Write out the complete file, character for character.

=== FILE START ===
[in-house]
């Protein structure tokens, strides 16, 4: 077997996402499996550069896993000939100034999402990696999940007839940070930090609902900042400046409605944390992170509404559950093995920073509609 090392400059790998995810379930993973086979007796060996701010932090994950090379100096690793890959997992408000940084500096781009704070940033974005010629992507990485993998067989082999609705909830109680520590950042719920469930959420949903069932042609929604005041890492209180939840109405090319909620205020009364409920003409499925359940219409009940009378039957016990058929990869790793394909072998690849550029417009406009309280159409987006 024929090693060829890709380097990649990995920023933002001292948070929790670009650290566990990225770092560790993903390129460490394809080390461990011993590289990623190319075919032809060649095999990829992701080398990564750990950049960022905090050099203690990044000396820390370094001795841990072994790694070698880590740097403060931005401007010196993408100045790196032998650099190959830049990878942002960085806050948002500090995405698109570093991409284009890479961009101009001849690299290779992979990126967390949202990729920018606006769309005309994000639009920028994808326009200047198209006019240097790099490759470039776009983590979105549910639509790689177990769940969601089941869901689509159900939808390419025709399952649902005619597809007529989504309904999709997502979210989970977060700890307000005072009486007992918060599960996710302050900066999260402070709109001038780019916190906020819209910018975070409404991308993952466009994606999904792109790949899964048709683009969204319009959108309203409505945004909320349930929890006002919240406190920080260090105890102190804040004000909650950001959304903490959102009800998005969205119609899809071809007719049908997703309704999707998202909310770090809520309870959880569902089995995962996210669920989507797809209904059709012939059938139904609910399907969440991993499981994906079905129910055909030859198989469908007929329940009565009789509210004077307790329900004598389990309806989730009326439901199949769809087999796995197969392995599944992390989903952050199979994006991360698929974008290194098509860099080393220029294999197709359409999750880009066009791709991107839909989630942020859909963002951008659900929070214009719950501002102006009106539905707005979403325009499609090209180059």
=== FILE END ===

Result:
[in-house]
């Protein structure tokens, strides 16, 4: 077997996402499996550069896993000939100034999402990696999940007839940070930090609902900042400046409605944390992170509404559950093995920073509609 090392400059790998995810379930993973086979007796060996701010932090994950090379100096690793890959997992408000940084500096781009704070940033974005010629992507990485993998067989082999609705909830109680520590950042719920469930959420949903069932042609929604005041890492209180939840109405090319909620205020009364409920003409499925359940219409009940009378039957016990058929990869790793394909072998690849550029417009406009309280159409987006 024929090693060829890709380097990649990995920023933002001292948070929790670009650290566990990225770092560790993903390129460490394809080390461990011993590289990623190319075919032809060649095999990829992701080398990564750990950049960022905090050099203690990044000396820390370094001795841990072994790694070698880590740097403060931005401007010196993408100045790196032998650099190959830049990878942002960085806050948002500090995405698109570093991409284009890479961009101009001849690299290779992979990126967390949202990729920018606006769309005309994000639009920028994808326009200047198209006019240097790099490759470039776009983590979105549910639509790689177990769940969601089941869901689509159900939808390419025709399952649902005619597809007529989504309904999709997502979210989970977060700890307000005072009486007992918060599960996710302050900066999260402070709109001038780019916190906020819209910018975070409404991308993952466009994606999904792109790949899964048709683009969204319009959108309203409505945004909320349930929890006002919240406190920080260090105890102190804040004000909650950001959304903490959102009800998005969205119609899809071809007719049908997703309704999707998202909310770090809520309870959880569902089995995962996210669920989507797809209904059709012939059938139904609910399907969440991993499981994906079905129910055909030859198989469908007929329940009565009789509210004077307790329900004598389990309806989730009326439901199949769809087999796995197969392995599944992390989903952050199979994006991360698929974008290194098509860099080393220029294999197709359409999750880009066009791709991107839909989630942020859909963002951008659900929070214009719950501002102006009106539905707005979403325009499609090209180059």